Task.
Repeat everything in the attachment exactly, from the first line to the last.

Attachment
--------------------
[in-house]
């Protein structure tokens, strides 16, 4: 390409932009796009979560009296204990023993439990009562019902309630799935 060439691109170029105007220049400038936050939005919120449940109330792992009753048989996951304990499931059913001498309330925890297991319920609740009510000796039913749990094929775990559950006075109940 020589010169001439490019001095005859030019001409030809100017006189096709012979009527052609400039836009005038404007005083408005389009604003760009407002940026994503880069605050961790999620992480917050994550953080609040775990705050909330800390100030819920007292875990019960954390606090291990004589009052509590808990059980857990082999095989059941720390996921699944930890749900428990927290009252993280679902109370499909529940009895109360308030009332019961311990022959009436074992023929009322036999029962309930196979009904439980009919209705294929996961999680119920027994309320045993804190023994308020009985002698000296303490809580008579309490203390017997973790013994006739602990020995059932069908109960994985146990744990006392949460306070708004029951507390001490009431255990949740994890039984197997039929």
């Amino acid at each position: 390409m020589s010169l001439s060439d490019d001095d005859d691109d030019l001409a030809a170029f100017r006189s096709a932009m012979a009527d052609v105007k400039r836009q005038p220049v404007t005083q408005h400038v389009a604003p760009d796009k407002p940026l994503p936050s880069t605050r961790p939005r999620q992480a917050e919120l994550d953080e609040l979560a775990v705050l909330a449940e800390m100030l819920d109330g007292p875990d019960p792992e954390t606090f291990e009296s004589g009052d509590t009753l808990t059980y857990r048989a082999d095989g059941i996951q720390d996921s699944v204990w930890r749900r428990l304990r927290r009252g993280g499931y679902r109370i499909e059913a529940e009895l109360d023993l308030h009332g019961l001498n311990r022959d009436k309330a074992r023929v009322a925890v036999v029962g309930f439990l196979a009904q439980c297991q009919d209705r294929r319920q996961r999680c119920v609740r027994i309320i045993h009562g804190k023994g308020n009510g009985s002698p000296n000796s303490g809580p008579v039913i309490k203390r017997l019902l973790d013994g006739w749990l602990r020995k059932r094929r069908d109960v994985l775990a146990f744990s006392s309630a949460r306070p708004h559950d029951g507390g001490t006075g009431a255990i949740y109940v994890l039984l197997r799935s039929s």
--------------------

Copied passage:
[in-house]
């Protein structure tokens, strides 16, 4: 390409932009796009979560009296204990023993439990009562019902309630799935 060439691109170029105007220049400038936050939005919120449940109330792992009753048989996951304990499931059913001498309330925890297991319920609740009510000796039913749990094929775990559950006075109940 020589010169001439490019001095005859030019001409030809100017006189096709012979009527052609400039836009005038404007005083408005389009604003760009407002940026994503880069605050961790999620992480917050994550953080609040775990705050909330800390100030819920007292875990019960954390606090291990004589009052509590808990059980857990082999095989059941720390996921699944930890749900428990927290009252993280679902109370499909529940009895109360308030009332019961311990022959009436074992023929009322036999029962309930196979009904439980009919209705294929996961999680119920027994309320045993804190023994308020009985002698000296303490809580008579309490203390017997973790013994006739602990020995059932069908109960994985146990744990006392949460306070708004029951507390001490009431255990949740994890039984197997039929």
């Amino acid at each position: 390409m020589s010169l001439s060439d490019d001095d005859d691109d030019l001409a030809a170029f100017r006189s096709a932009m012979a009527d052609v105007k400039r836009q005038p220049v404007t005083q408005h400038v389009a604003p760009d796009k407002p940026l994503p936050s880069t605050r961790p939005r999620q992480a917050e919120l994550d953080e609040l979560a775990v705050l909330a449940e800390m100030l819920d109330g007292p875990d019960p792992e954390t606090f291990e009296s004589g009052d509590t009753l808990t059980y857990r048989a082999d095989g059941i996951q720390d996921s699944v204990w930890r749900r428990l304990r927290r009252g993280g499931y679902r109370i499909e059913a529940e009895l109360d023993l308030h009332g019961l001498n311990r022959d009436k309330a074992r023929v009322a925890v036999v029962g309930f439990l196979a009904q439980c297991q009919d209705r294929r319920q996961r999680c119920v609740r027994i309320i045993h009562g804190k023994g308020n009510g009985s002698p000296n000796s303490g809580p008579v039913i309490k203390r017997l019902l973790d013994g006739w749990l602990r020995k059932r094929r069908d109960v994985l775990a146990f744990s006392s309630a949460r306070p708004h559950d029951g507390g001490t006075g009431a255990i949740y109940v994890l039984l197997r799935s039929s």